RT: Can I offer up something?
AR: Sure, of course.
RT: I think that what happens on a campaign, when the candidate is caring, is smart, is paying attention, is that current events play a huge role. And what’s going on in the Gulf (of Mexico) is instructive. It wouldn’t be particularly useful just to go out there and say, “We’ve got to clean this up.” Or just simply making some superficial observations about what’s wrong and assign blame. It’s useful because, as we’re going to be talking about this afternoon (at a press conference on loopholes in federal law for the energy industry), it’s the perfect opportunity to examine how this came about and how to address the root causes of it. And this often doesn’t lead to the sexiest press conferences, and nor does it lead to a change of policy, but if it didn’t lead to a change of priority, or there’s not a new-found urgency to explore this, then something’s amiss. And so you know, what we were talking about earlier, what Andrew’s been talking about this afternoon with the loopholes, this is a systemic issues and probably, yeah, a higher priority than it might have been otherwise.
CS: So staying alert to things?
RT: To learn. To learn and respond and to respond in a helpful way.
AR: Yeah, I think it’s crazy for somebody to ignore facts that may change your point of view. You see this all the time – I saw this in the Legislature, where people had a pretty clear ideological predisposition. Facts would intrude and then be dismissed because they conflicted with that frame of mind. That’s a closed mind.
CS: Can I ask you a question?
CS: Was it (Jefferson County), or the Boulder County assembly when Brandon Shaffer was —
AR: Boulder. Somebody said that it happened in Jeffco with somebody else too, but I don’t know who it was.
CS: It was in Boulder? (Shaffer) seemed to be implying that having a family benefited — not benefited, but added to Michael Bennet’s —
AR: Was one of the reasons to support him?
CS: Yes. And a lot of people took offense to that.
CS: What are your feelings about raising that kind of question?
AR: Well, I’d like to raise a family. I don’t believe that people who are single or childless are less qualified to serve in public office. To me it’s a question of empathy, can you put yourself in somebody else’s shoes, no matter what. It’s what I believe I did in the state legislature. I didn’t suffer from some of the challenges that my opponent or my constituents faced, or have some of the blessings that some folks have. I’d love to get married and have kids. I do have a family right now — a sister and a mom and dad, cousins, an uncle and aunt — and I have the support of some of Brandon (Shaffer)’s family too. I teased him about this, because his wife, Jessica, signed on with me even before he signed on with the other fellow.
CS: A mixed marriage?
AR: Yeah. And I was proud, by the way, to win the Boulder County assembly. We switched the result from the precinct caucuses to the (county assembly).
CS: Does it seem that the Bennet campaign has put an emphasis, as well, on his family or do you think that’s just a natural? Do you think it’s all politicians who do that, or do you think maybe a little bit more emphasis to try to draw a comparison?
AR: I don’t know. I mean, you know, that’s —
CS: Have you ever thought about it?
AR: You know, I can tell you I’m glad that I’m not running against Susan Daggett (Bennet’s wife), because she’s a — A lot of folks I’ve talked to signed on with Michael because of his wife. She’s very talented and I have a lot of respect for her. I don’t think it’s terrible that he’s got a lovely family and —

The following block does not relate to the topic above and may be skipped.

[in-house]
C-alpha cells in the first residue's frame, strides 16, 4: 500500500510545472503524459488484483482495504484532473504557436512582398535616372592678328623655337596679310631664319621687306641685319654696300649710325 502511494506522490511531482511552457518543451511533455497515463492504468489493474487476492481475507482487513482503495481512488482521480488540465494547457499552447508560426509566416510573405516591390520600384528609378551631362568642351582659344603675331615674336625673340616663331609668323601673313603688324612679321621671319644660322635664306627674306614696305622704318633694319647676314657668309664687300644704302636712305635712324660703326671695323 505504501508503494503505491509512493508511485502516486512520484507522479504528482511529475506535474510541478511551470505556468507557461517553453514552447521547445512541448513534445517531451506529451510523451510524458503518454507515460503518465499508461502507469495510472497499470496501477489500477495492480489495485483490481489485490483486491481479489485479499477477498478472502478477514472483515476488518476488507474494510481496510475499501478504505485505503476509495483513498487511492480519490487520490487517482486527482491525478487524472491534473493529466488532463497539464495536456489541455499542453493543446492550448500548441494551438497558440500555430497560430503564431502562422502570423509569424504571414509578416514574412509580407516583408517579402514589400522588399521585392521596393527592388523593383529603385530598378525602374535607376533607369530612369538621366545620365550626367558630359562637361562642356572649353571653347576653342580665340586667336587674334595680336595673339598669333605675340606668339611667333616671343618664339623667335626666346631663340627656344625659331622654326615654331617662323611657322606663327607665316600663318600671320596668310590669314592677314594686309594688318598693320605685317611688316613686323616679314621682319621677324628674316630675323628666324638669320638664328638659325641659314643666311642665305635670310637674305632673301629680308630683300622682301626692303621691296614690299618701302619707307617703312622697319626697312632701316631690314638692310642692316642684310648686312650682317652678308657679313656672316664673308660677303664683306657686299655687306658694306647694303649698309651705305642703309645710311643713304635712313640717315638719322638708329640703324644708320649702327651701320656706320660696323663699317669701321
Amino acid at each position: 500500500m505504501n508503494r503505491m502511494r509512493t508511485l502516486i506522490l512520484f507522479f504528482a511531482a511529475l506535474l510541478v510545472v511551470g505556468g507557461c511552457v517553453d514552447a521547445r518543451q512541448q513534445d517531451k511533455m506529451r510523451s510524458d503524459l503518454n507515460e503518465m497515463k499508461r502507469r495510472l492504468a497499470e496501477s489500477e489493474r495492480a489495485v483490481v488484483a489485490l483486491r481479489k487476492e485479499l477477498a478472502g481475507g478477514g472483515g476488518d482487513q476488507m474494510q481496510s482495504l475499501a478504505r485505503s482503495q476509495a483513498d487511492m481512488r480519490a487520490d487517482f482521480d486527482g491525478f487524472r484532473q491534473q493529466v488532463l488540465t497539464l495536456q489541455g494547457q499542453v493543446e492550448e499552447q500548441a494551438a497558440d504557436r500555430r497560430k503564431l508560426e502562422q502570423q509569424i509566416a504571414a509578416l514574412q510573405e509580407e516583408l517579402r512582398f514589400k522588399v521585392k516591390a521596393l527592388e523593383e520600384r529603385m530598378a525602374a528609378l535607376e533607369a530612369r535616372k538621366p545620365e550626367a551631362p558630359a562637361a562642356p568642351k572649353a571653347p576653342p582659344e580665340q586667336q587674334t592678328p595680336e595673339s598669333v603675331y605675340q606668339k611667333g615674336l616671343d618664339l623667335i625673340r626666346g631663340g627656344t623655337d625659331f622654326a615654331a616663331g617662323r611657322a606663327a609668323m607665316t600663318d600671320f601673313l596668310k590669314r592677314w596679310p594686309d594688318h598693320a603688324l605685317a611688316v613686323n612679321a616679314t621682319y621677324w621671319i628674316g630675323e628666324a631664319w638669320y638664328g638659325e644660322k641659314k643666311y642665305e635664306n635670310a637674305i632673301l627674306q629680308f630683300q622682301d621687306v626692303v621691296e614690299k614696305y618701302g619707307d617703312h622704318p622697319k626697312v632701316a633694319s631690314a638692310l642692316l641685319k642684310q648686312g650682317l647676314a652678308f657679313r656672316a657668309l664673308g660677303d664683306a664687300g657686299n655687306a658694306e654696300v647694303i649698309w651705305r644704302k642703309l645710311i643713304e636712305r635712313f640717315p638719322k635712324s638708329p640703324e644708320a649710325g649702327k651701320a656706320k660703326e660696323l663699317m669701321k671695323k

CS: Is it even an issue in your campaign?
AR: It hasn’t come up. I mean, that’s one point — the Boulder County assembly, there may have been a couple of others — but I think, again, what most folks want to know is what I’m going to do for their families.
CS: We were talking yesterday about some Colorado senators of both parties, and the question came up: Do you have a good pair of cowboy boots?
AR: I do have a pair of cowboy boots, yes. I bought them in Steamboat (Springs) about 15 years ago.
CS: And do you wear them on the campaign trail sometimes?
AR: I may. I think we’re headed back up to the mountains for the Fourth of July, so yes, on occasion I do that.
CS: Do you feel at home in them?
AR: Yes, they’re pretty well worn, yes (laughs).
CS: How’s this gentleman (Teicher) been doing for you?
AR: This gentleman? He’s a great guy, he’s very …
CS: (Directed to Teicher) You’ve been enjoying it?
RT: I have been enjoying it. Truth be told, if we ever got the go-ahead from this gentleman, we could sell a lot harder, much more aggressively. You know, he is, by choice, very dignified and understated and wants us to try to come close to that if we can (laughs).
RT: And so we have tried to be restrained and respectful, more so than I naturally would be.
CS: Your preference is to go over the top?
RT: My preference is to go certainly less dignified, yes.
AR: Less dignified (laughs).
CS: And you’re enjoying Colorado?
RT: Very much so, yeah.
CS: Great, great. Andrew, do you have any time for yourself, or downtime or you just don’t even consider that until after the primary?
AR: I had some downtime the other day, I just remember thinking about this. When was it? I can’t remember. (Laughs) Yeah, I mean, I’ve played tennis, I’ve taken in a movie on occasion, hung out with some friends and walked the dog. And I’ve gotten to spend a lot more time, obviously, with my mom now that she’s here. Iron Man 2, I think that was the last movie I saw — and there’s an Agent Romanoff in the movie.
CS: Oh, is there?
AR: Have you seen it?
CS: No, not yet.
AR: Yes, Scarlett Johansson plays an agent with my name. Yeah, so I’m thinking maybe she’ll come out and —
CS: — endorse you?
AR: Yeah, endorse me, yeah, yeah (laughs).
CS: Well, we’re very appreciative of you coming by.
AR: Thank you, it was good to see you.